Technology is advancing faster and further than our ability to keep up with the ethical implications. This applies also to the systems using them that: govern, manage, and operate the businesses we work for and this includes compliance.
The speed of technological change poses significant challenges for compliance and its function to regulate activities of an organization to stay within (or meet) all its regulatory requirements and voluntary obligations. Whether you consider compliance in terms of safety, quality, or professional conduct, these are all closely intertwined with ethics which are rooted in values, moral attitudes, uncertainty and ultimately decisions between what is right and wrong.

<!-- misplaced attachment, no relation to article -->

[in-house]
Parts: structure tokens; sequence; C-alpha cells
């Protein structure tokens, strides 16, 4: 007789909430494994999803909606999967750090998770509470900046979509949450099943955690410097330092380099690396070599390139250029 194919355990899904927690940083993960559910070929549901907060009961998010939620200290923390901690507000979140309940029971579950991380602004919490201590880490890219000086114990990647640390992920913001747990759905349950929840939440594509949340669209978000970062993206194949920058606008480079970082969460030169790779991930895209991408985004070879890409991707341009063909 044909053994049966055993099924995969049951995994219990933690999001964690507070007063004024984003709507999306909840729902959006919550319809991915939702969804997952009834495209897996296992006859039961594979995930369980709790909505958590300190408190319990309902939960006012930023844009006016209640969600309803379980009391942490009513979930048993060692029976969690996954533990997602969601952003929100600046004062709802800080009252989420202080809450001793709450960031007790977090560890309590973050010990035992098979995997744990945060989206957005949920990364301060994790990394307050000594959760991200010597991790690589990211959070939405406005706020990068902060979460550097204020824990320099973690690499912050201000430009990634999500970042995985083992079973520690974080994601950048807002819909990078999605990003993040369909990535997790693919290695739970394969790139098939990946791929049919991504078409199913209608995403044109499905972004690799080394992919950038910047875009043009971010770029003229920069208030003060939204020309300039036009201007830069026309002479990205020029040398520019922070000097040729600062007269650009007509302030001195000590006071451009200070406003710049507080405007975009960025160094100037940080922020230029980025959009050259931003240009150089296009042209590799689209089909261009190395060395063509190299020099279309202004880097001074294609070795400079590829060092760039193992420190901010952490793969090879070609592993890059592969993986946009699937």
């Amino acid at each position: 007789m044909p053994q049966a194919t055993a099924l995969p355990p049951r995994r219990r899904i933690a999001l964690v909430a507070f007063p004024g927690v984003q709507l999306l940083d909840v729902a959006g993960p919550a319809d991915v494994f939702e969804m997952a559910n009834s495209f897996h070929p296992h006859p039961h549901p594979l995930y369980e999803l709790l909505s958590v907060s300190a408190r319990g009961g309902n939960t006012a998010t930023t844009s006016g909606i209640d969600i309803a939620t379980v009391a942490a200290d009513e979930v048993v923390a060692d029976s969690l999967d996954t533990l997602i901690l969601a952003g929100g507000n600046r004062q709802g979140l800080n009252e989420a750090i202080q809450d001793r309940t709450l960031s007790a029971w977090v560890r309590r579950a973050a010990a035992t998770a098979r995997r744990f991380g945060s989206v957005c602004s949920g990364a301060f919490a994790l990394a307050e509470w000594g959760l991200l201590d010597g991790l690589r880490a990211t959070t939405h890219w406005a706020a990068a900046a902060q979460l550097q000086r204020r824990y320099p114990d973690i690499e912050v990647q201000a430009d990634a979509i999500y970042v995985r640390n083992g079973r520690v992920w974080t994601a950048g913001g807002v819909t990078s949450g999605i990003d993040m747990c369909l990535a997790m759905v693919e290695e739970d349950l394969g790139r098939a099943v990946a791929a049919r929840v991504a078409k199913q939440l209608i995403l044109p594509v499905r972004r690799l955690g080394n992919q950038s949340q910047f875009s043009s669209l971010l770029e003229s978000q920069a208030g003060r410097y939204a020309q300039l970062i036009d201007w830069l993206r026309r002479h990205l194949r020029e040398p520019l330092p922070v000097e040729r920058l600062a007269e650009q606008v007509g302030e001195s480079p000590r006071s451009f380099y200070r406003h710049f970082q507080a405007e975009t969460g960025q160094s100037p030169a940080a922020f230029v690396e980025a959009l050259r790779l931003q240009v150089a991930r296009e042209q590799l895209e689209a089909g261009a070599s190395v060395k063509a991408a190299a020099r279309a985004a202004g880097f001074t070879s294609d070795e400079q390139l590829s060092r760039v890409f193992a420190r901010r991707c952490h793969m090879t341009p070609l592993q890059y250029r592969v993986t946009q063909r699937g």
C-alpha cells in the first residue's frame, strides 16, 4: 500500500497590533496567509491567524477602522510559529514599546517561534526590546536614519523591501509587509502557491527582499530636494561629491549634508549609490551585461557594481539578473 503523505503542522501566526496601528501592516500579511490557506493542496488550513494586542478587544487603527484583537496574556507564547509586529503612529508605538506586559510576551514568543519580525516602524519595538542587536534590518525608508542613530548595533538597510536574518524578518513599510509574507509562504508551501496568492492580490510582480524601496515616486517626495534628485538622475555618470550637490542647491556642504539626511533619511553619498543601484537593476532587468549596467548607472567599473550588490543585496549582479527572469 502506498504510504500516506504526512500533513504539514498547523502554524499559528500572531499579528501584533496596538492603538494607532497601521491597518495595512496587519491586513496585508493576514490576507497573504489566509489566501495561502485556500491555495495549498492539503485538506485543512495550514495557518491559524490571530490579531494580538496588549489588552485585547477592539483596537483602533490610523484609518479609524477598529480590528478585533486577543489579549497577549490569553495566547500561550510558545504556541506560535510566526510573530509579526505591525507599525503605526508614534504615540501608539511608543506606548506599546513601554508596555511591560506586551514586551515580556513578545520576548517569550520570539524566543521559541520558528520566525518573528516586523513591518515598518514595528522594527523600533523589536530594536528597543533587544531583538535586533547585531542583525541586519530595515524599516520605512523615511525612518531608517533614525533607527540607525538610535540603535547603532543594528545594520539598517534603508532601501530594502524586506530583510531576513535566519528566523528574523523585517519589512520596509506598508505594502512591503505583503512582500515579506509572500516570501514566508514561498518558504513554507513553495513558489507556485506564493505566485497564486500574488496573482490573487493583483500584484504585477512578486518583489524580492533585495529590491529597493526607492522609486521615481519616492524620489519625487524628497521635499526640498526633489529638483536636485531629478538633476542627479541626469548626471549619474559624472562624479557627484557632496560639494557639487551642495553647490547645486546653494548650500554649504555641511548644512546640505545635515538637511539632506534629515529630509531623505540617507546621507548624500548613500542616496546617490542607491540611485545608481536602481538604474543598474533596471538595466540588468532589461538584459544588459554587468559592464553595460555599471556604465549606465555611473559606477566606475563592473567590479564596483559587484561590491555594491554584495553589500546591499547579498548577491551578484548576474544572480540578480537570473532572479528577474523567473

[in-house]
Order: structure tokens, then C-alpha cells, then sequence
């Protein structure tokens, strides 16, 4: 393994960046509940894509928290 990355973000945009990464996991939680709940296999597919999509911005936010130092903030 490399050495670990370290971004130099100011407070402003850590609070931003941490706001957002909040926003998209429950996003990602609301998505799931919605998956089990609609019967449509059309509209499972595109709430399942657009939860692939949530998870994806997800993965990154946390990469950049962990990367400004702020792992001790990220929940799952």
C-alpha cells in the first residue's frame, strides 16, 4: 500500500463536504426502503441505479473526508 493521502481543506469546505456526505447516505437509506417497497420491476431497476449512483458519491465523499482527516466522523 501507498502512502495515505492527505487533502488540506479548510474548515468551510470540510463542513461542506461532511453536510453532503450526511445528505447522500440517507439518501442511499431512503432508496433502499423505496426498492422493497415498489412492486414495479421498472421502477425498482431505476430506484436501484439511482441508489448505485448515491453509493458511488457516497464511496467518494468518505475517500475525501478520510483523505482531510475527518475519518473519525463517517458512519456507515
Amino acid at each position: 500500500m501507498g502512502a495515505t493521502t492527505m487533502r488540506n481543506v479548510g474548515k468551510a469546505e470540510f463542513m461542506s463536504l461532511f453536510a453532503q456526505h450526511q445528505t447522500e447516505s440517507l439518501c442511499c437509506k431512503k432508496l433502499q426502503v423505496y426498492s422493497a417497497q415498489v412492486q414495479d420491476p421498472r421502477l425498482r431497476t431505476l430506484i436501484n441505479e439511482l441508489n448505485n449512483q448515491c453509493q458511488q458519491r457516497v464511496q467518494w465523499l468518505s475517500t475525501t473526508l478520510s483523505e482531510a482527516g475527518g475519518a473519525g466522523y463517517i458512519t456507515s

"It is impossible to design a system so perfect that no one needs to be good." – T.S. Eliot
In this article I explore what makes a compliance system good (or effective) and secondly, and more importantly, can it be made to be ethical assuming that's what you want for your organization.
To answer these questions, we will dive into the topic of cybernetics and specifically the works of Roger C. Conant and W. Ross Ashby along with the more recent works by Mick Ashby.